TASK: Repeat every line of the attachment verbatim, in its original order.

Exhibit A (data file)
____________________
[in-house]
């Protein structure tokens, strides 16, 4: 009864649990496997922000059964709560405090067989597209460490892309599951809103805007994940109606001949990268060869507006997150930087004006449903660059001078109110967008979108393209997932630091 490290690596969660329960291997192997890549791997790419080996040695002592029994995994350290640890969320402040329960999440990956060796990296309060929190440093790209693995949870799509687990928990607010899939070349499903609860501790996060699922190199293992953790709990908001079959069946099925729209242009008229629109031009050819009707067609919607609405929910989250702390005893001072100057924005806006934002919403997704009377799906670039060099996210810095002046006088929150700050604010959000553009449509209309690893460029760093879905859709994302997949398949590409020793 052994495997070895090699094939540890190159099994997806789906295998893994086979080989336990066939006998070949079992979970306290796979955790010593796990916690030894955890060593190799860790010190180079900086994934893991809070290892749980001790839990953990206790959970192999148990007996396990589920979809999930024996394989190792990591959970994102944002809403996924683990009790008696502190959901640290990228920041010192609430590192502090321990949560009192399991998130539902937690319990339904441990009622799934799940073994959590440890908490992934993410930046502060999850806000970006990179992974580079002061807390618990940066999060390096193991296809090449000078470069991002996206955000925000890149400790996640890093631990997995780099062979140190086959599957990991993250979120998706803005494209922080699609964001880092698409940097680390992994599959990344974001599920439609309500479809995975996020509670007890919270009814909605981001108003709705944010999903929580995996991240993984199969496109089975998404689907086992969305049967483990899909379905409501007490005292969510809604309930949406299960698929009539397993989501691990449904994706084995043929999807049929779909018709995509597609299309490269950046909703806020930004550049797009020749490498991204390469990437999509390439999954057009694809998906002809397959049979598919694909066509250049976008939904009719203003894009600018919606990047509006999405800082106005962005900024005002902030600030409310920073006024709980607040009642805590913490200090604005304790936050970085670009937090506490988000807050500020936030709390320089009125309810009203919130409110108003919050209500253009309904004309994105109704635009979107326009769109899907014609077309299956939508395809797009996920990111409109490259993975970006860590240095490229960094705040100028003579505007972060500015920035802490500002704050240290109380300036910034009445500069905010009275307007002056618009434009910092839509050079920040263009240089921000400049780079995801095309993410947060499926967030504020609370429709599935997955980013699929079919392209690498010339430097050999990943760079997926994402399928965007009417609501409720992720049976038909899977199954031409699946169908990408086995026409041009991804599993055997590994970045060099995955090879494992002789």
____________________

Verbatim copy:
[in-house]
């Protein structure tokens, strides 16, 4: 009864649990496997922000059964709560405090067989597209460490892309599951809103805007994940109606001949990268060869507006997150930087004006449903660059001078109110967008979108393209997932630091 490290690596969660329960291997192997890549791997790419080996040695002592029994995994350290640890969320402040329960999440990956060796990296309060929190440093790209693995949870799509687990928990607010899939070349499903609860501790996060699922190199293992953790709990908001079959069946099925729209242009008229629109031009050819009707067609919607609405929910989250702390005893001072100057924005806006934002919403997704009377799906670039060099996210810095002046006088929150700050604010959000553009449509209309690893460029760093879905859709994302997949398949590409020793 052994495997070895090699094939540890190159099994997806789906295998893994086979080989336990066939006998070949079992979970306290796979955790010593796990916690030894955890060593190799860790010190180079900086994934893991809070290892749980001790839990953990206790959970192999148990007996396990589920979809999930024996394989190792990591959970994102944002809403996924683990009790008696502190959901640290990228920041010192609430590192502090321990949560009192399991998130539902937690319990339904441990009622799934799940073994959590440890908490992934993410930046502060999850806000970006990179992974580079002061807390618990940066999060390096193991296809090449000078470069991002996206955000925000890149400790996640890093631990997995780099062979140190086959599957990991993250979120998706803005494209922080699609964001880092698409940097680390992994599959990344974001599920439609309500479809995975996020509670007890919270009814909605981001108003709705944010999903929580995996991240993984199969496109089975998404689907086992969305049967483990899909379905409501007490005292969510809604309930949406299960698929009539397993989501691990449904994706084995043929999807049929779909018709995509597609299309490269950046909703806020930004550049797009020749490498991204390469990437999509390439999954057009694809998906002809397959049979598919694909066509250049976008939904009719203003894009600018919606990047509006999405800082106005962005900024005002902030600030409310920073006024709980607040009642805590913490200090604005304790936050970085670009937090506490988000807050500020936030709390320089009125309810009203919130409110108003919050209500253009309904004309994105109704635009979107326009769109899907014609077309299956939508395809797009996920990111409109490259993975970006860590240095490229960094705040100028003579505007972060500015920035802490500002704050240290109380300036910034009445500069905010009275307007002056618009434009910092839509050079920040263009240089921000400049780079995801095309993410947060499926967030504020609370429709599935997955980013699929079919392209690498010339430097050999990943760079997926994402399928965007009417609501409720992720049976038909899977199954031409699946169908990408086995026409041009991804599993055997590994970045060099995955090879494992002789």